All across the land Tower Records is closing their doors. To me the Tower Records store in the village was one of the treasures of my youth, it seemed to be such a magical palace stocked with several floors of goodies. But to be honest I hadn't returned there in a few years except to buy gift certificates for others. However my last visit was sort of a recap with everything that was wrong with the store, and with the music business in a larger sense.
A few months ago I had a bad craving for George Harrison music. As any Beatles fan knows poor George passed away in 2001, and not only can't you find any Beatles music on iTunes but you can't even find any solo Beatles music on iTunes either! Faced with this gap and a hunger for Harrison I set off on a quest to Tower Records to find a "Best of..." CD collection.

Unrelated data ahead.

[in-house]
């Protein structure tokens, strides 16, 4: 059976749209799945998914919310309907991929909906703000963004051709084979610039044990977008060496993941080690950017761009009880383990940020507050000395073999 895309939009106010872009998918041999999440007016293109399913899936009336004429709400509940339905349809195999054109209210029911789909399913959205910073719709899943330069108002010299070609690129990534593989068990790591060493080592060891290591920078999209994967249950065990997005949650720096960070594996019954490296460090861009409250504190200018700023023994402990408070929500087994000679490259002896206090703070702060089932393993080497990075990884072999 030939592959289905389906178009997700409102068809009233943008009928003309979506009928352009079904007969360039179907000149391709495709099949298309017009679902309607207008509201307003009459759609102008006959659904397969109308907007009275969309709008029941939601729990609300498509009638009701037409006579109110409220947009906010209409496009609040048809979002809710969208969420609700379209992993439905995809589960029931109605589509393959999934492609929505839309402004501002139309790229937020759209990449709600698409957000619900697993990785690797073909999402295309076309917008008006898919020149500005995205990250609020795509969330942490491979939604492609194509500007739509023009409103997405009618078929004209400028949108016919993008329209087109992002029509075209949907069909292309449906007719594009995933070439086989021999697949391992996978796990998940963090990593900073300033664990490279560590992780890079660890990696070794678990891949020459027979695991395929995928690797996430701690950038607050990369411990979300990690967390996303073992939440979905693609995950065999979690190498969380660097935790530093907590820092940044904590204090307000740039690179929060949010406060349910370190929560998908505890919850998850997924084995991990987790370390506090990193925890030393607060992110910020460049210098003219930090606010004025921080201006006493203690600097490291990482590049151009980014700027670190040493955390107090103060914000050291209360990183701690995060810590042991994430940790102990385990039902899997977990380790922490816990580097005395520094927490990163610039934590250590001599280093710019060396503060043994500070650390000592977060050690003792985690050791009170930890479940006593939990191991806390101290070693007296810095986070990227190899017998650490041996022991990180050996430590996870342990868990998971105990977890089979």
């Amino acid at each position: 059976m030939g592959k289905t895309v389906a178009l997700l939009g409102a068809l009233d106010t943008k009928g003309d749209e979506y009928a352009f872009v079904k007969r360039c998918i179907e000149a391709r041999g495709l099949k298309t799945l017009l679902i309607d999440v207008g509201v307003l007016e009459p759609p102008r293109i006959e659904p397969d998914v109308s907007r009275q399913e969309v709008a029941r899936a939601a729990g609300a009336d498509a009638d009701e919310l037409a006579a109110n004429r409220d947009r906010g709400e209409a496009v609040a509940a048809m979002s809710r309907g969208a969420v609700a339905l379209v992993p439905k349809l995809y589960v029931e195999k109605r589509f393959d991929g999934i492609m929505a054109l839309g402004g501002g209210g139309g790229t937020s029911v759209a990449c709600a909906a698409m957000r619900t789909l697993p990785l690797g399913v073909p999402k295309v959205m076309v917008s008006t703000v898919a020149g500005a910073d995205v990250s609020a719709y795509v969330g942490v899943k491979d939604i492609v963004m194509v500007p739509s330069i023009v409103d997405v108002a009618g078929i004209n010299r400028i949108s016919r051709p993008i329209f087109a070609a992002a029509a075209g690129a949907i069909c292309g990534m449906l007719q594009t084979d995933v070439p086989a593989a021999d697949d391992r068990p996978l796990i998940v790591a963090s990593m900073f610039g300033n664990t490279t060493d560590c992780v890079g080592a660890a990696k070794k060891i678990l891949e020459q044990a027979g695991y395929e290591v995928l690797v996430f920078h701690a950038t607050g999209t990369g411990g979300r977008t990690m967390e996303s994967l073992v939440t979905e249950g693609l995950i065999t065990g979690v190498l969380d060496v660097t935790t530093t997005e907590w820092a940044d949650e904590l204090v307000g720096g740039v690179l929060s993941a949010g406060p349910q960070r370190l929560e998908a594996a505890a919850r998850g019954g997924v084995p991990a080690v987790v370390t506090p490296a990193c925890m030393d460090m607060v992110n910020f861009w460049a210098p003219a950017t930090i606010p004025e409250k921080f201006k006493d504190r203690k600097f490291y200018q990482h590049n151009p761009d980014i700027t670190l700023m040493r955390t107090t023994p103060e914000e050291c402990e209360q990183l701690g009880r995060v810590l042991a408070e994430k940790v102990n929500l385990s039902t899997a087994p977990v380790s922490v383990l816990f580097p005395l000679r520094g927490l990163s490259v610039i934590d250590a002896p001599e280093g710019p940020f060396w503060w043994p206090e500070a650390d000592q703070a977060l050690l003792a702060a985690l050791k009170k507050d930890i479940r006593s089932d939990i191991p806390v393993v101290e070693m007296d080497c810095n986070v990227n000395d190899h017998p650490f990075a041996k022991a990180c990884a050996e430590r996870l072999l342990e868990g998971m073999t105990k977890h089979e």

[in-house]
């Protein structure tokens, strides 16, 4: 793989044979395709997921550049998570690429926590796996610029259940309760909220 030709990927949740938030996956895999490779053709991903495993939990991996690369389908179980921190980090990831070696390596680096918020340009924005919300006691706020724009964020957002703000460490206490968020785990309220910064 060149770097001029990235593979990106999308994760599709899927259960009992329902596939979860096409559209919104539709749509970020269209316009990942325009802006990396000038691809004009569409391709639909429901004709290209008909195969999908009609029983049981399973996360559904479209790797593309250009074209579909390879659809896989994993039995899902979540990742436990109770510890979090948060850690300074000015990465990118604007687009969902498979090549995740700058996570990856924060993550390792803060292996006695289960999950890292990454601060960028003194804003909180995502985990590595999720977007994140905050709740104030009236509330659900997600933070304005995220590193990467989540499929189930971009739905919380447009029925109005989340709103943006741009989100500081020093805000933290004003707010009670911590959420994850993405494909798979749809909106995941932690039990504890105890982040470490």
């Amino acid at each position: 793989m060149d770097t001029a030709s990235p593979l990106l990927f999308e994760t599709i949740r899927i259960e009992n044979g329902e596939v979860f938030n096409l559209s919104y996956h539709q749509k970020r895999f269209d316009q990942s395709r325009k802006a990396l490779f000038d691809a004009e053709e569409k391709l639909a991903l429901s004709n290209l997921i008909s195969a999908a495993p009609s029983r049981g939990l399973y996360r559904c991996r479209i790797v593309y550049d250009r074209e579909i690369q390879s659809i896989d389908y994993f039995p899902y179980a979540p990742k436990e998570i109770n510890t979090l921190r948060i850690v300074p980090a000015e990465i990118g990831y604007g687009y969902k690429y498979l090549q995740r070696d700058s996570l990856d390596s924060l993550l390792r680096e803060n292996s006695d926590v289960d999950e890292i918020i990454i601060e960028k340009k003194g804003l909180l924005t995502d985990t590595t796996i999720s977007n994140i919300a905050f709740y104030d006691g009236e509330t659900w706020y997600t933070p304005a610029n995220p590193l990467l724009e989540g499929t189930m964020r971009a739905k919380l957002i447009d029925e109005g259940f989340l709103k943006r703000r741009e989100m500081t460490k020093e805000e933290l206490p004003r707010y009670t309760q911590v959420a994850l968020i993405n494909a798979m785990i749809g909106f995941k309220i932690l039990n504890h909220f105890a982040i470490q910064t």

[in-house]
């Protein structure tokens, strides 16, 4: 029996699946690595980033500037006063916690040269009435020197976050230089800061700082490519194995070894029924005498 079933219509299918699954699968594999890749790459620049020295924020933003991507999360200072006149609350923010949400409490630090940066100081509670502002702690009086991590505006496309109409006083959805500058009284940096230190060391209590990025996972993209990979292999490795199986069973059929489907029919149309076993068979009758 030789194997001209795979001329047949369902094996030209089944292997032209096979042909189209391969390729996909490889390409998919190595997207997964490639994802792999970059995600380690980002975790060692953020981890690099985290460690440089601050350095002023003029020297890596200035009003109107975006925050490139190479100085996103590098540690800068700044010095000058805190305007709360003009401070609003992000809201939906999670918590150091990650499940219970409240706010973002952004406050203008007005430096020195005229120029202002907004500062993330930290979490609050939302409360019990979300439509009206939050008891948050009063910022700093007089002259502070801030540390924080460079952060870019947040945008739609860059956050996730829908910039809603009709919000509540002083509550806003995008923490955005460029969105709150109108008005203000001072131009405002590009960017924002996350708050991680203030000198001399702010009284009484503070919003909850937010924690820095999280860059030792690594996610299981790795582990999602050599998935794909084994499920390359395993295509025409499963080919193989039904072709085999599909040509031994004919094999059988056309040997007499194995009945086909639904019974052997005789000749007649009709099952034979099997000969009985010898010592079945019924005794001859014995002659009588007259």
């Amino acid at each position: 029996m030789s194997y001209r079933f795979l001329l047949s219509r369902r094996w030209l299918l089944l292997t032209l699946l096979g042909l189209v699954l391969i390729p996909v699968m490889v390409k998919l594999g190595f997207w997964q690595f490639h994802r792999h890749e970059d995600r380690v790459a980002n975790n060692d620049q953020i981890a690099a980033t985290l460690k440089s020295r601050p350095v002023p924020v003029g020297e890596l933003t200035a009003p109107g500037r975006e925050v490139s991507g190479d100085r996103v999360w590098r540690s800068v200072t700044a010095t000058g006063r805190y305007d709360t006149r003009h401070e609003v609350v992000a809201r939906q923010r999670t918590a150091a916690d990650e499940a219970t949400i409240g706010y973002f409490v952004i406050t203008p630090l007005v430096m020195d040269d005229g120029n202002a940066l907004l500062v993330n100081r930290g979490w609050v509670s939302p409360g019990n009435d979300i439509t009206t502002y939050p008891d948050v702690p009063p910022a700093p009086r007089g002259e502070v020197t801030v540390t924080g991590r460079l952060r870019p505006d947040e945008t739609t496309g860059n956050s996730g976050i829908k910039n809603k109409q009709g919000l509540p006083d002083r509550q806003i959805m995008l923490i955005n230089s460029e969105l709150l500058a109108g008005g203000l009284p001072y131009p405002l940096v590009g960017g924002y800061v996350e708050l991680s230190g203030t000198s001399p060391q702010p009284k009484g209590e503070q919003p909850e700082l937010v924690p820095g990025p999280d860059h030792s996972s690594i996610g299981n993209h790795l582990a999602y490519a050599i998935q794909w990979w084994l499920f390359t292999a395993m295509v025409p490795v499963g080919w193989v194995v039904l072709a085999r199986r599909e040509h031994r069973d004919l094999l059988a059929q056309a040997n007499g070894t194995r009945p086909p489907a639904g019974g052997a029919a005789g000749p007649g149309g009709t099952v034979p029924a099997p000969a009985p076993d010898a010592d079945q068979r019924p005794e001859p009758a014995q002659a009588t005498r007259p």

Well going to Tower Records I was quite disappointed with what I found, or didn't find. There were only several Harrison solo records in stock, and of course they didn't put out a "Best of..." collection. Worse yet the CDs that I did find were getting into the $20 range. Harrison had a good song or two about every album, but to be fair there were quite a few weak tracks as well, so the idea of paying $20 for a song or two was very unappealing to me. What's worse is that I would have to spend $100 to get half a dozen decent tracks, which assumed that I knew which albums to get and that Tower might have had them in stock.
Well I left Tower Records empty handed that day with no George for my iPod, and Tower didn't have any George in their cash registers either. At that point I had started to wonder what the point of the store was and now I'm seeing via the ugly side of capitalism that the store no longer had a reason to exist. Part of it wasn't the fault of Tower Records, it's the music industry that doesn't quite get it. I had my credit card handy, would have spent perhaps $50 for a few songs, but the goods weren't there.
Tower Records USA to be liquidated